So Very Missed

Cemeteries & Graveyards / Sunday, December 6th, 2020

I have spent the better part of my adulthood as the writer in my family. This designation, while a privilege, is not without personal anguish. I have had the unique opportunity to tell others stories, write the congratulatory toasts, departing words, and put to paper heartaches that were not mine alone.

If you have followed since the beginning, you may already know that the bucket list was borne of a desire to process loss. Tragically, I have written more eulogies than laudatory salutes since its inception.

A few short months ago we were told that my grandfather was dying. His declining health forced my family to recenter our lives around his care. I  pulled back from the bucket list to carve out more time. Time spent sharing memories and sad laughs, talking about his life and the people we had lost that he missed. We also said “I love you” over and over, in case we wouldn’t get the opportunity again.

It is with a heavy heart that I step into my role as descendant reporter once again. My grandfather took his last breath at 1am on Black Friday, just hours after I had been asked to draft an obituary worthy of his legacy.

Ray Novak 

Raymond “Ray” Frank Novak died peacefully on November 27, 2020, at the age of 81. Ray is survived by his children, Denise Jorgensen (Mark), James Novak (Amy), Barb Atkinson, Frank Novak, and many grand- and great-grandchildren; siblings, Dorothy Frank, Dolores Herzog (Ray), Art Novak; and countless nieces and nephews. He is preceded in death by his wife, Avis Novak; siblings, Ervin Stock, Al Frank, Pam Novak; step-children, grandchildren, and many others whom he has loved and lost. 

Ray was born on January 1, 1939, in Albany, MN to Frank and Martha Novak (Stock). Growing up in Stearns county, he knew of those who were part of Minnesota 13, picking up stories he would later tell his grandchildren. Though school was never his strong suit, he did answer the call when the United States Army so graciously volunteered him for service. In a twist of fate, he was headed home after discharge from Dallas on the day Kennedy was assassinated. He settled back in Albany, and later Rogers and married Judy. The marriage resulted in 4 children. Ray found his career in masonry at Halverson Concrete (and a member of the Masonry Union). With a second chance at love and after an 11-year courtship, Ray married Avis in 1987 who brought 4 more children into his life. They lived in Albany though finally settled in Big Lake, MN where he could live out his lavish Christmas light display obsession. With great pride, he won the local light display contest for 10 straight years, only stopping when he had to be moved to Honorary Mention so that others could have a turn. It was years later before his family would learn that “driving around seeing the Christmas lights,” truly meant “scoping out the competition.”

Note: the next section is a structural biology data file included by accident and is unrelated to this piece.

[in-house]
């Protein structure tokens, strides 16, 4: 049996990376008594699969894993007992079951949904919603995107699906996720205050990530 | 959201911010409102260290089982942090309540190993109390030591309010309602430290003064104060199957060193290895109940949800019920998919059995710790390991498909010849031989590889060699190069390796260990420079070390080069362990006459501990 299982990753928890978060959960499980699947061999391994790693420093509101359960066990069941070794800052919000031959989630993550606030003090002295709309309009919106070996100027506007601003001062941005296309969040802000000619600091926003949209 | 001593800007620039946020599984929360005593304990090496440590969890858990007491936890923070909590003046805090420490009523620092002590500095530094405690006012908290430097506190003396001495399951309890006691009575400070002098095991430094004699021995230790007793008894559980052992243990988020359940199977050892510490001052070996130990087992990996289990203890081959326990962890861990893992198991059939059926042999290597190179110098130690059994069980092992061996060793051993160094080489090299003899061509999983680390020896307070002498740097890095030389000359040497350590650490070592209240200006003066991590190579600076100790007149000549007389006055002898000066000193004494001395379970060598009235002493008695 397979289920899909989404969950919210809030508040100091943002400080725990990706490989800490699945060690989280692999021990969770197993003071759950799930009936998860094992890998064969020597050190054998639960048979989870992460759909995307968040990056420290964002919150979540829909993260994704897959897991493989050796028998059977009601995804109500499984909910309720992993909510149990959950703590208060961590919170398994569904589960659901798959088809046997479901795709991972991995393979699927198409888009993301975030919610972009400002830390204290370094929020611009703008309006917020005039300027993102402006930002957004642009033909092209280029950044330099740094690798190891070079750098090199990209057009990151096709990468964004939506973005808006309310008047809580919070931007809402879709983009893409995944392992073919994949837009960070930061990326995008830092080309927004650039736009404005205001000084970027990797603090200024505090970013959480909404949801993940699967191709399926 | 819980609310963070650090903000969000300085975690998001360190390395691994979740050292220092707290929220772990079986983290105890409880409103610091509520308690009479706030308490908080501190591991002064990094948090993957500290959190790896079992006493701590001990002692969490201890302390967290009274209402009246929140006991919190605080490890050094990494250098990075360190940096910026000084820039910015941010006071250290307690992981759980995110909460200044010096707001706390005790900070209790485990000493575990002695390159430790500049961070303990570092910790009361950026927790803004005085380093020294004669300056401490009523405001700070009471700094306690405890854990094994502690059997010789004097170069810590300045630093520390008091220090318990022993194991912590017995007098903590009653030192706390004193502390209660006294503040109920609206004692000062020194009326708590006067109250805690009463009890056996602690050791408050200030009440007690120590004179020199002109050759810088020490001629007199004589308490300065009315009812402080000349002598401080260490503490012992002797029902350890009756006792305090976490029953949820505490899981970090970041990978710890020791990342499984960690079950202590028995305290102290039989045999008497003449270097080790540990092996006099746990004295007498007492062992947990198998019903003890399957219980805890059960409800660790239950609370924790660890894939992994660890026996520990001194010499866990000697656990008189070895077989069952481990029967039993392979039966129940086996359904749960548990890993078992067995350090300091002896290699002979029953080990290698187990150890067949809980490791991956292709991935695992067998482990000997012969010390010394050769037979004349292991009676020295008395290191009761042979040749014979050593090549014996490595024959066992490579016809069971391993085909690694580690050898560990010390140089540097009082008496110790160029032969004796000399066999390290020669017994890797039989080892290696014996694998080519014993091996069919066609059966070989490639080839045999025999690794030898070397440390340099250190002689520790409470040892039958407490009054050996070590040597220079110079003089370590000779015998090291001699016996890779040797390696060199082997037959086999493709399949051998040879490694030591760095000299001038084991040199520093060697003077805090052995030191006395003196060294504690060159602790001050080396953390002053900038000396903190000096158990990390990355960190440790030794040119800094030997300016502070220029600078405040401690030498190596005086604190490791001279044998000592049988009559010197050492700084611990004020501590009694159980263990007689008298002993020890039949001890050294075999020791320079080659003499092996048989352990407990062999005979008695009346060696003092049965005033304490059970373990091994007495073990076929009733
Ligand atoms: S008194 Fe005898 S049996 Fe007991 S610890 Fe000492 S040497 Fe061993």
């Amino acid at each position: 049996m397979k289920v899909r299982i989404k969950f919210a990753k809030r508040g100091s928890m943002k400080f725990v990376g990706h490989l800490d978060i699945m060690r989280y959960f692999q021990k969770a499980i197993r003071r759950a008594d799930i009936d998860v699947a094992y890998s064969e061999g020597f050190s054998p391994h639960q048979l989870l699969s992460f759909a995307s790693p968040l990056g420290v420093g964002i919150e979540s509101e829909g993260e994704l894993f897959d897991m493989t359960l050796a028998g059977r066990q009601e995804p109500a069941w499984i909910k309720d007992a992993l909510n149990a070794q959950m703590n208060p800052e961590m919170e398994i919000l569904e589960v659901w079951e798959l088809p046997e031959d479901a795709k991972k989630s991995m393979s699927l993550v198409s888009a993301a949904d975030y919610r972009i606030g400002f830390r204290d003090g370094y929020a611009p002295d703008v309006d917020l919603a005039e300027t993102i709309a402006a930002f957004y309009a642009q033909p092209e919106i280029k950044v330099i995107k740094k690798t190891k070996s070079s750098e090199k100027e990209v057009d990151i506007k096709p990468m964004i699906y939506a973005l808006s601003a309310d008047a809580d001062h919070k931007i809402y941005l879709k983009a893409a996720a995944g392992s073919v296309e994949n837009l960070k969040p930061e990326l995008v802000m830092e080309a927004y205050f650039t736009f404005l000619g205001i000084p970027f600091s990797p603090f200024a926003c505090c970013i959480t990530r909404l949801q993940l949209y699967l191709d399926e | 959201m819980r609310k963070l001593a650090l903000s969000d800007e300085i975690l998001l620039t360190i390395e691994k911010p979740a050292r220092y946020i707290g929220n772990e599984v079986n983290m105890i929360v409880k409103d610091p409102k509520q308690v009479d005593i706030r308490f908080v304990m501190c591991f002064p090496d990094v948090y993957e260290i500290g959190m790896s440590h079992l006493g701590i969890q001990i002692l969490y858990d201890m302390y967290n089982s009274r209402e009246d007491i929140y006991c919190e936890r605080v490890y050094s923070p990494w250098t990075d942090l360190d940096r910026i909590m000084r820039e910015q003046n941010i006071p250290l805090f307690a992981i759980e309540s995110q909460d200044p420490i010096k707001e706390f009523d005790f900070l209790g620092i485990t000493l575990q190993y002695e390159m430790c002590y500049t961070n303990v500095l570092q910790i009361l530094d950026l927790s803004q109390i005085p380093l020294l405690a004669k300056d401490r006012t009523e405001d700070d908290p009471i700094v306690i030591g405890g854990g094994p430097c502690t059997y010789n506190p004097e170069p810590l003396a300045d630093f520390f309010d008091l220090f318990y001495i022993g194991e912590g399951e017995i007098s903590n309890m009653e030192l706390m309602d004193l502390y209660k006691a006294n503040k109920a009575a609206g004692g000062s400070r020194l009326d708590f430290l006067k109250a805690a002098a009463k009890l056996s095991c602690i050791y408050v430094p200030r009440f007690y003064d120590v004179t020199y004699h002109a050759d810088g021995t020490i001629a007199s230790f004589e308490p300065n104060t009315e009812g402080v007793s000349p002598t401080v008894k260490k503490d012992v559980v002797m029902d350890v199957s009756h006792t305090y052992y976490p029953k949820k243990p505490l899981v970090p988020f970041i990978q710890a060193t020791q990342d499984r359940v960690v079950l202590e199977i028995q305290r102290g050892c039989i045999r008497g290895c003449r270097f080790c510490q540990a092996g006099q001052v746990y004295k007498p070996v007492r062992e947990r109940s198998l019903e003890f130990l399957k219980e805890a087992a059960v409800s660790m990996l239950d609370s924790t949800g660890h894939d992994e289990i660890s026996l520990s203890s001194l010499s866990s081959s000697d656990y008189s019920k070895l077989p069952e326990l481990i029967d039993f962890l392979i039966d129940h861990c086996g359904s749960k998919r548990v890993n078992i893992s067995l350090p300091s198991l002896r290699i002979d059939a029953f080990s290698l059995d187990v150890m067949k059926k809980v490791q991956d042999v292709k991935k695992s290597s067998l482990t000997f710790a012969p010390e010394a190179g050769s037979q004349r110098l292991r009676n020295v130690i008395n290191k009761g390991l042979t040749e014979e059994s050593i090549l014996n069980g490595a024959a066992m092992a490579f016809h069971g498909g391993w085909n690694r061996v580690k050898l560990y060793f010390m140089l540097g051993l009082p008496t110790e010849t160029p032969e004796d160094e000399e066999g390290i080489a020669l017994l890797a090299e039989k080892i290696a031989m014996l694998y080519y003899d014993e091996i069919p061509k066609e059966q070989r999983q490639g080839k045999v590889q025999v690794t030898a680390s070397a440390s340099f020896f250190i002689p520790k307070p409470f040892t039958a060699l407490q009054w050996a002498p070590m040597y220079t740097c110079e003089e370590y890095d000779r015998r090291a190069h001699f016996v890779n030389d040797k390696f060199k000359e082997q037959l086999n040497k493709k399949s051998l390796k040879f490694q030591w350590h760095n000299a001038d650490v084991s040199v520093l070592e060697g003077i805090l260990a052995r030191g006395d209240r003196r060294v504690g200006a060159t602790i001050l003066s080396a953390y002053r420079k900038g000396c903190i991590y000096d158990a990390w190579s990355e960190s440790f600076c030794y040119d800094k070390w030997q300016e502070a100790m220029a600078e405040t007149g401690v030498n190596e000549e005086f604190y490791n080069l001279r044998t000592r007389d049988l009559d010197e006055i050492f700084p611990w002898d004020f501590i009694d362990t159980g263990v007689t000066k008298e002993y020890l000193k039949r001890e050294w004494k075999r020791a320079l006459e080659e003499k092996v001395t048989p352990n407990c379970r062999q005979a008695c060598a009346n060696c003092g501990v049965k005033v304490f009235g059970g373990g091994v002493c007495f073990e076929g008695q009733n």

Ray was accomplished at building dollhouses and toys out of clothespins, inadvertently teaching his children German curse words, and fixing any broken item his children brought to him. A simple man, Ray was also a proud American whose house was littered with American flags and eagle figurines. He was a cordial individual who loved to greet visitors with a displeasing, “what the hell are you doing here?” Ray was passionate about WWE and “Gunsmoke” much to the dismay of his children. He was an avid collector of thermometers, clocks, and extension cords, and was also widely known to have a love of pickled herring, head cheese, popcorn, and watching the 10 pm news with a bowl of ice cream. He had a supreme hatred of olives and throwing away anything, ever. 

In his later years and during the end-of-life care of his wife, Avis, Ray volunteered often at the local hospital. It was something he did well and gave his life purpose – aside from Pop-Tarts and Braunschweiger. He will be so very greatly missed. 

Due to COVID-19 restrictions, we are unable to have the funeral a legacy such as his deserves though a small gathering will follow at a later date. The family would like to thank the caregivers and hospital staff for their care and dedication in the last years of his life.

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